About Time. "The European Court of Human Rights has spoken with a strong and clear voice - retaining indefinitely the DNA and fingerprint records of unconvicted suspects is unlawful.
The 17 judges of Strasbourg's Grand Chamber were unanimous in their ruling, and they emphasised that the government must follow it - because on this issue it does not have much "margin of appreciation" or leeway.
The court said the UK was the only one of the 47 members of the Council of Europe to permit the "systematic and indefinite" retention of DNA samples and profiles from people who have been acquitted, though within the UK the arrangements apply only to suspects in England, Wales and Northern Ireland."BBC"The question is what impact will this have on fighting crime"
No that's not the question, but it's very telling that the BBC would like to propose it is. The question is why this didn't come to pass a long time ago, and quite why the UK government were hoping to get away with this in the long term and why the BBC have, generally speaking, chosen to support any illegitimate dehumanizing measure as long as it is 'for everyone' ?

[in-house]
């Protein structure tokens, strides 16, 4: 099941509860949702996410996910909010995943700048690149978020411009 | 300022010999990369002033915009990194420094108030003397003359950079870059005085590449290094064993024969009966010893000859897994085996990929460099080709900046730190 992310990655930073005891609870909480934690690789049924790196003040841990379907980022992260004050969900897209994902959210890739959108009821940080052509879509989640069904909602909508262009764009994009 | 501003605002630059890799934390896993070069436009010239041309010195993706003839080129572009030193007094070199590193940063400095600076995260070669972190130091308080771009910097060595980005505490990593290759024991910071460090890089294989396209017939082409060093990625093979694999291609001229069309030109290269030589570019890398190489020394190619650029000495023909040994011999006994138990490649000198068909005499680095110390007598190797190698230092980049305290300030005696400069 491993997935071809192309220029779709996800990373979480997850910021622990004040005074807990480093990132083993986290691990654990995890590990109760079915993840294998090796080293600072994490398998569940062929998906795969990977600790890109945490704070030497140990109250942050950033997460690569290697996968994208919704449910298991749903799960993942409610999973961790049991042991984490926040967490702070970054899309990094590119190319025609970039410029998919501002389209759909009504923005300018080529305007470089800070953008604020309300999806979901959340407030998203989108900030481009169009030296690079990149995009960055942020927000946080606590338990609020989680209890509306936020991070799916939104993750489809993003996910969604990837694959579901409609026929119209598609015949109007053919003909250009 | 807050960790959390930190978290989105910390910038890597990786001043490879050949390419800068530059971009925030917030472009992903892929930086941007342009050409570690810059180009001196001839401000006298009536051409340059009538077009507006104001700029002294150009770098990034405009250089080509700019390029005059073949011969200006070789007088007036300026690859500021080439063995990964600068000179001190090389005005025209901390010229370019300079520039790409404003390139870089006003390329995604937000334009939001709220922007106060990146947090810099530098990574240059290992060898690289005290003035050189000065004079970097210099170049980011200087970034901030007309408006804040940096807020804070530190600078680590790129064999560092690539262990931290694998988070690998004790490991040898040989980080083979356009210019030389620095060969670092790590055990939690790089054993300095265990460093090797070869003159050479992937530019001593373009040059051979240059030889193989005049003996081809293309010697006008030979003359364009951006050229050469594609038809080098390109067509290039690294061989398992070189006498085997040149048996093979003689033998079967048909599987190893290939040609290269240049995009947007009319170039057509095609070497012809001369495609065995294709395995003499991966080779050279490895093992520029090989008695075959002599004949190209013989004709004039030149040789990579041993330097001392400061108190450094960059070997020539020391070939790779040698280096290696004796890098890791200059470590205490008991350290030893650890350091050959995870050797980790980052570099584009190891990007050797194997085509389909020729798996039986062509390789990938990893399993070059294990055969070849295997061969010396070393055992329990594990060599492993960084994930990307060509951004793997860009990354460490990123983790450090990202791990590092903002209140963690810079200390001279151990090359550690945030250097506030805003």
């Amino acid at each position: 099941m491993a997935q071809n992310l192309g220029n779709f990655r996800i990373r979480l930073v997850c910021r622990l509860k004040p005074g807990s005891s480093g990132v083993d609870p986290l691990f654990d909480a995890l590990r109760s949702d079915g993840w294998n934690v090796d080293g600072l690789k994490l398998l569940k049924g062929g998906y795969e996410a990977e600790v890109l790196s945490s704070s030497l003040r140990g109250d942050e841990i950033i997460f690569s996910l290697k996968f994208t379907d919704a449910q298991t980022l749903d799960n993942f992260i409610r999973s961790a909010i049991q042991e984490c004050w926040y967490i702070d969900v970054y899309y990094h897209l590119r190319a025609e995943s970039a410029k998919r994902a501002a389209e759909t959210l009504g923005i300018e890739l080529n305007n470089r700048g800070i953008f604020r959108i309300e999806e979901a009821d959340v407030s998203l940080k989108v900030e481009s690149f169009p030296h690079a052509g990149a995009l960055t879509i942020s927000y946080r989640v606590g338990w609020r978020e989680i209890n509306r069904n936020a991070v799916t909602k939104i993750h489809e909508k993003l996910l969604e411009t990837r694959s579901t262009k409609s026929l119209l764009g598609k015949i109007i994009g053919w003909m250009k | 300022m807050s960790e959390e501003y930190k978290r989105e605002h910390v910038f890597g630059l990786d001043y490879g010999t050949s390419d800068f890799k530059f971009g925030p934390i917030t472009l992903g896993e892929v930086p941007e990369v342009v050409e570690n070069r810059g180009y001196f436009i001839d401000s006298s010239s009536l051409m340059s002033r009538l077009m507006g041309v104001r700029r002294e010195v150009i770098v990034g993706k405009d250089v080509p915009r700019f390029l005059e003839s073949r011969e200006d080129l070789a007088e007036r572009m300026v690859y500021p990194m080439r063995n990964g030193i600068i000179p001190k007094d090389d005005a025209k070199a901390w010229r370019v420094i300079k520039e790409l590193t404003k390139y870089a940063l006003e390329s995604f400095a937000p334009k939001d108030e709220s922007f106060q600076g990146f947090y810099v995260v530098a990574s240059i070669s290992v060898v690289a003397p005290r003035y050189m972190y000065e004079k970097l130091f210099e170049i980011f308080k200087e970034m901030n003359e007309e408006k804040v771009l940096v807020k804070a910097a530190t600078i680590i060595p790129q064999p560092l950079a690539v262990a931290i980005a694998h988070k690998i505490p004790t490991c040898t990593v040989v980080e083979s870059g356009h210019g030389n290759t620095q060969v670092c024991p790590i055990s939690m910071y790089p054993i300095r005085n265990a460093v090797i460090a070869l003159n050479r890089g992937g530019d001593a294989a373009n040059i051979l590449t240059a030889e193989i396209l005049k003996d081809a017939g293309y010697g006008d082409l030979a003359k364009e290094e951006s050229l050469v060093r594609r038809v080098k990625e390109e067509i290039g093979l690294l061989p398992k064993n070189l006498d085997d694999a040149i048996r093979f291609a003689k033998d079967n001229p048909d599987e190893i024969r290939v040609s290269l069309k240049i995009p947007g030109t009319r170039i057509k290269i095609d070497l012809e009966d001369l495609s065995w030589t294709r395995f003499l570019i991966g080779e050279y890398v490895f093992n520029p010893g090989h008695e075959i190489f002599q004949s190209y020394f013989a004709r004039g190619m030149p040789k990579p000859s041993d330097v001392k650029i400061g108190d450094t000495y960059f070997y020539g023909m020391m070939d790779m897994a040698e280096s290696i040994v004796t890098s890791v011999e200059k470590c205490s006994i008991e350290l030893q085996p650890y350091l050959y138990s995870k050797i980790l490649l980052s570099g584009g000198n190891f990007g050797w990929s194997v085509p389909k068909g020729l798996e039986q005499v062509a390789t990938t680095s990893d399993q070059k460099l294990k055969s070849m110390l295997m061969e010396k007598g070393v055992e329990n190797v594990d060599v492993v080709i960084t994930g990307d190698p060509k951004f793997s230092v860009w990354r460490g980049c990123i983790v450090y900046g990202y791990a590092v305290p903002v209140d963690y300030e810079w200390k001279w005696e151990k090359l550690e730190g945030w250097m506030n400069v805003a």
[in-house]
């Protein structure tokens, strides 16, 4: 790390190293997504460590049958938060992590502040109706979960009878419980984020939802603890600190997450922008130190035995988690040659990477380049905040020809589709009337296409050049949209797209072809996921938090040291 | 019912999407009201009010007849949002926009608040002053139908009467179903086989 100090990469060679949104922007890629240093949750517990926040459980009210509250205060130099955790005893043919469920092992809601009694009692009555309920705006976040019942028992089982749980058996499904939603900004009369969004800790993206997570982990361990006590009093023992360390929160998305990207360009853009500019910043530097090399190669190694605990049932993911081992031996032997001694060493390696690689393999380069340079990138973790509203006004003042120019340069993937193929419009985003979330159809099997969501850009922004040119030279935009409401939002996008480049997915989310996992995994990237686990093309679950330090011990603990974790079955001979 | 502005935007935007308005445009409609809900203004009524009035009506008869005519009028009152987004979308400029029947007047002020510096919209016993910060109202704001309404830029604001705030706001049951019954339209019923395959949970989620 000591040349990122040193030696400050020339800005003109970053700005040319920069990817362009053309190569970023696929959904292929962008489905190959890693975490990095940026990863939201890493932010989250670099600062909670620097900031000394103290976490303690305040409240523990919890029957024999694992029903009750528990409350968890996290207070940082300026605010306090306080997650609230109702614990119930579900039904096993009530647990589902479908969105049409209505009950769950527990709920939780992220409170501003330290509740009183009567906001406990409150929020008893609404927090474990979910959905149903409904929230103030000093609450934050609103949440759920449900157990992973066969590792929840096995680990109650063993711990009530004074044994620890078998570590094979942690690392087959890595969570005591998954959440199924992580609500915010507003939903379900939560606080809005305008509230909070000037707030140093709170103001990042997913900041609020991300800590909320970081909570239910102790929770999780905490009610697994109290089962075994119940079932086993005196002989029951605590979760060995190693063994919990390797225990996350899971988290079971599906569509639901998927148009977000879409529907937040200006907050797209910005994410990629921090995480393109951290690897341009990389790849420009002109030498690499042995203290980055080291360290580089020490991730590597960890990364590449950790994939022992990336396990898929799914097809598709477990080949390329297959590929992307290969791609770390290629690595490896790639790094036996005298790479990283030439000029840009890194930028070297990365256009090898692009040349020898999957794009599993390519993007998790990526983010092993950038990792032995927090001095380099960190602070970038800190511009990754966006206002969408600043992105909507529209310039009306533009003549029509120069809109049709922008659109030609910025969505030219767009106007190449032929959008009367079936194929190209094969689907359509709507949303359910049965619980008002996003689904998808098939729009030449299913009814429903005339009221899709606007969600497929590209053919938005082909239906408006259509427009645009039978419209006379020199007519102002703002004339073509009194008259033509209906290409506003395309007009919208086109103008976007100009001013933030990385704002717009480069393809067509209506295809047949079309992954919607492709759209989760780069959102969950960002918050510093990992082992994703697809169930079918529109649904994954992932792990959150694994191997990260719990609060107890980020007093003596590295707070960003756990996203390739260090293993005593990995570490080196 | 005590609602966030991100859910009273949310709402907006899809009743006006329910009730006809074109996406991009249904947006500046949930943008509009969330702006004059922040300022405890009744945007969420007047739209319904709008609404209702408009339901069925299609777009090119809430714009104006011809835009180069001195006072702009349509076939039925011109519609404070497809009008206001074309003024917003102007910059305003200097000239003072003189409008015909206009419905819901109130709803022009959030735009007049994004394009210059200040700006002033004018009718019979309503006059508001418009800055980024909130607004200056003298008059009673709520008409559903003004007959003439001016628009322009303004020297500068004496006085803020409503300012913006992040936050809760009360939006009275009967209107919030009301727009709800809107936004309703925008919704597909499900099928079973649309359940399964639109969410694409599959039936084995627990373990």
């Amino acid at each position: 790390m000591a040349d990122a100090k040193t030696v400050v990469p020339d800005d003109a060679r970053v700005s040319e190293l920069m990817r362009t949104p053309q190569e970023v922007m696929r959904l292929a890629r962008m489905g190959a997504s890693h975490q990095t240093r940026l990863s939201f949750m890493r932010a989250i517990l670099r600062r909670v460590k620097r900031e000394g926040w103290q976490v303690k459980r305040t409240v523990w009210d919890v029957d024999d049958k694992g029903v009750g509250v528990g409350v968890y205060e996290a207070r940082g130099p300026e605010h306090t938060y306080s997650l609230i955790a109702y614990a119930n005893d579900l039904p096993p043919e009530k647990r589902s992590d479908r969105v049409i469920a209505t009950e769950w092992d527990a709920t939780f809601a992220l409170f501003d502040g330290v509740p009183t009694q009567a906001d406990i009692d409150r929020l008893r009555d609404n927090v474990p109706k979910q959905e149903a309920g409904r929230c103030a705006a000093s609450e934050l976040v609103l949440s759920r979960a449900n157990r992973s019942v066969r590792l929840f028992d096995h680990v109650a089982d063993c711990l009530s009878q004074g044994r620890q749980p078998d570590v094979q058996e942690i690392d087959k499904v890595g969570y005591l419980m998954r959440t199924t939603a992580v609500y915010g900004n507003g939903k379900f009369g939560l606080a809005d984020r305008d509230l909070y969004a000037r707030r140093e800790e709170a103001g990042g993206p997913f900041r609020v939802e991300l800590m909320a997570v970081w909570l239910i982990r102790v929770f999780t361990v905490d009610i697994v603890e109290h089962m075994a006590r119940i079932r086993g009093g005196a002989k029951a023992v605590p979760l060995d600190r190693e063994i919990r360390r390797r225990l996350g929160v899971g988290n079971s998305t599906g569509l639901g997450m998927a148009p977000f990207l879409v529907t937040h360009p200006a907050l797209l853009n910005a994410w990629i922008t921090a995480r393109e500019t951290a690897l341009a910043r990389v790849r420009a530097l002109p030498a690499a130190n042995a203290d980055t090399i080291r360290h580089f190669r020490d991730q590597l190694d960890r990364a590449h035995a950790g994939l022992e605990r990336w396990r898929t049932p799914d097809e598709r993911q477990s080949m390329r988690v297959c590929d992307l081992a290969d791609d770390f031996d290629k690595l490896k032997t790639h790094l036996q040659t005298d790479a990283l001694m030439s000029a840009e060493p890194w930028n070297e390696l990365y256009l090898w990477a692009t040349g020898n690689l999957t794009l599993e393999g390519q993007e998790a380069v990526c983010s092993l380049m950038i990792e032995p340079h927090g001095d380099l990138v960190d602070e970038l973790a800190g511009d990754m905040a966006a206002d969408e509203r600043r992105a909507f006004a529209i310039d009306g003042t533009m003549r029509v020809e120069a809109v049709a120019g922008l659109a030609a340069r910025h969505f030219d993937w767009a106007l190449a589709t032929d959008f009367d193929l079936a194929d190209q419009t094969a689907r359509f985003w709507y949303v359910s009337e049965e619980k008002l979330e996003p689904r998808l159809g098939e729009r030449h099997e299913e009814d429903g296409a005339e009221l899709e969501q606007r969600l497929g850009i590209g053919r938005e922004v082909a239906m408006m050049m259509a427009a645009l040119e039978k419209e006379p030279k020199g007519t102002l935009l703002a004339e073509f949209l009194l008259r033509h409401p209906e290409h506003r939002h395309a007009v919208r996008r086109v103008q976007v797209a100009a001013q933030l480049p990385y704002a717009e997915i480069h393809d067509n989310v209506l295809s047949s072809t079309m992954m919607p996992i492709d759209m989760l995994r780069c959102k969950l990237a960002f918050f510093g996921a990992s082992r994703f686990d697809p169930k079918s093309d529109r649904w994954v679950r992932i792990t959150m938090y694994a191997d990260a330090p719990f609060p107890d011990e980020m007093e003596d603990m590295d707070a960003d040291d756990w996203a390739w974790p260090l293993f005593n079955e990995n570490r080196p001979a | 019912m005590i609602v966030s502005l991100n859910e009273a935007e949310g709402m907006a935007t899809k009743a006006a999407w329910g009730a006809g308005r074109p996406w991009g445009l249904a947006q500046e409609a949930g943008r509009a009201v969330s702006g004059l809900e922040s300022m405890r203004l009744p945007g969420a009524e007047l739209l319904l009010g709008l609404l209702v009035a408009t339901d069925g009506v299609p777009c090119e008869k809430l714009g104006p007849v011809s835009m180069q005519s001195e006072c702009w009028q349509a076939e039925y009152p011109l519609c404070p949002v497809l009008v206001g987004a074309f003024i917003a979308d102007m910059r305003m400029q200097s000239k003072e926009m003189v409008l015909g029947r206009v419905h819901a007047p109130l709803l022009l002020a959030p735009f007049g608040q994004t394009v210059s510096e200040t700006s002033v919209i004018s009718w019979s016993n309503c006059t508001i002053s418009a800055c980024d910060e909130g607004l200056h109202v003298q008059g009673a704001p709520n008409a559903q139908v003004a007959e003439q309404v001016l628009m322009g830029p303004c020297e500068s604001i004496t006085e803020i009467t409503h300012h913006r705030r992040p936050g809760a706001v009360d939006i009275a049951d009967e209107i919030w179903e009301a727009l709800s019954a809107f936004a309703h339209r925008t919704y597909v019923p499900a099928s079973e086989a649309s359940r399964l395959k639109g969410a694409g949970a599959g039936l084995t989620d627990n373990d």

Another big question is quite why the police have been allowed to stray in a very concerning direction across the board with a view to this and many other things.
Another question is why were at least a couple of judges extremely conspicuously coming out and talking up a mandataory national DNA database ? And why were people like Ian Blair talking up the sharing of this monstrosity with the rest of Europe, especially when it was fairly obvious that at some point it was going to have to, rightly have its wings severely clipped ?
Labels: DNA, European Court of Human Rights